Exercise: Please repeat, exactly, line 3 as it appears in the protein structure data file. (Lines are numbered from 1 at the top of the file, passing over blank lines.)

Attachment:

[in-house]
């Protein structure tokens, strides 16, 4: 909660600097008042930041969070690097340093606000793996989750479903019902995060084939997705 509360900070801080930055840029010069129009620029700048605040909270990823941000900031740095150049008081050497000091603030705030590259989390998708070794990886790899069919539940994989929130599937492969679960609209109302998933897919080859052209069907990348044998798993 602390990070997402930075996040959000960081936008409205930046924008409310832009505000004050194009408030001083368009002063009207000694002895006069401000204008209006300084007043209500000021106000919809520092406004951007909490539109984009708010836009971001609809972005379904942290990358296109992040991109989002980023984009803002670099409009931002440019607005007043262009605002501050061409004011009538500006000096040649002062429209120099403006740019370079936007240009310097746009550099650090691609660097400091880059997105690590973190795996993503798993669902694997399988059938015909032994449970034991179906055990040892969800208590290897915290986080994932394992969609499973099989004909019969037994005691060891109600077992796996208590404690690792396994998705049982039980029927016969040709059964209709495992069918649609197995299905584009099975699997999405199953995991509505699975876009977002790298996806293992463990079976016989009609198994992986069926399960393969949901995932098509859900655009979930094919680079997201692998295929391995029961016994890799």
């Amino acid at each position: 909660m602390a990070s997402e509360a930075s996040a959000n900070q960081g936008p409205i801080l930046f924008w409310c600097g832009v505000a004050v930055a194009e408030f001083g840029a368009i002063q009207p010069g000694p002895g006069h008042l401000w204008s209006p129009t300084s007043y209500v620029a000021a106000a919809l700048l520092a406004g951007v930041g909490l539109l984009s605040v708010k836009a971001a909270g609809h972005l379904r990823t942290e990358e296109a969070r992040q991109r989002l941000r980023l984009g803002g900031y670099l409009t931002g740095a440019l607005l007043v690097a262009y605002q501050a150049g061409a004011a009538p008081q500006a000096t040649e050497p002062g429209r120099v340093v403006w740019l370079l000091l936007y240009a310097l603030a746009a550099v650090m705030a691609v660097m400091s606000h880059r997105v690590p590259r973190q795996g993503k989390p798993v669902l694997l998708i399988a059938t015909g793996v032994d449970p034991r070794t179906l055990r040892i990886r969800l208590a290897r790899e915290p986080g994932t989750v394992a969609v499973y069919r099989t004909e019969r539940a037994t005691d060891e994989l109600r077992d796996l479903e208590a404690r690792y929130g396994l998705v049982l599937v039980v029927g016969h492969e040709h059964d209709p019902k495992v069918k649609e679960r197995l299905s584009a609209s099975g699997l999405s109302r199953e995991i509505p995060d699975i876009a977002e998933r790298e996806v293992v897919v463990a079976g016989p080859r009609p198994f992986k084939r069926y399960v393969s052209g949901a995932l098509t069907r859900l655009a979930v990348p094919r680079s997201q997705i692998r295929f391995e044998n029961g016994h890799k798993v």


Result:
């Amino acid at each position: 909660m602390a990070s997402e509360a930075s996040a959000n900070q960081g936008p409205i801080l930046f924008w409310c600097g832009v505000a004050v930055a194009e408030f001083g840029a368009i002063q009207p010069g000694p002895g006069h008042l401000w204008s209006p129009t300084s007043y209500v620029a000021a106000a919809l700048l520092a406004g951007v930041g909490l539109l984009s605040v708010k836009a971001a909270g609809h972005l379904r990823t942290e990358e296109a969070r992040q991109r989002l941000r980023l984009g803002g900031y670099l409009t931002g740095a440019l607005l007043v690097a262009y605002q501050a150049g061409a004011a009538p008081q500006a000096t040649e050497p002062g429209r120099v340093v403006w740019l370079l000091l936007y240009a310097l603030a746009a550099v650090m705030a691609v660097m400091s606000h880059r997105v690590p590259r973190q795996g993503k989390p798993v669902l694997l998708i399988a059938t015909g793996v032994d449970p034991r070794t179906l055990r040892i990886r969800l208590a290897r790899e915290p986080g994932t989750v394992a969609v499973y069919r099989t004909e019969r539940a037994t005691d060891e994989l109600r077992d796996l479903e208590a404690r690792y929130g396994l998705v049982l599937v039980v029927g016969h492969e040709h059964d209709p019902k495992v069918k649609e679960r197995l299905s584009a609209s099975g699997l999405s109302r199953e995991i509505p995060d699975i876009a977002e998933r790298e996806v293992v897919v463990a079976g016989p080859r009609p198994f992986k084939r069926y399960v393969s052209g949901a995932l098509t069907r859900l655009a979930v990348p094919r680079s997201q997705i692998r295929f391995e044998n029961g016994h890799k798993v």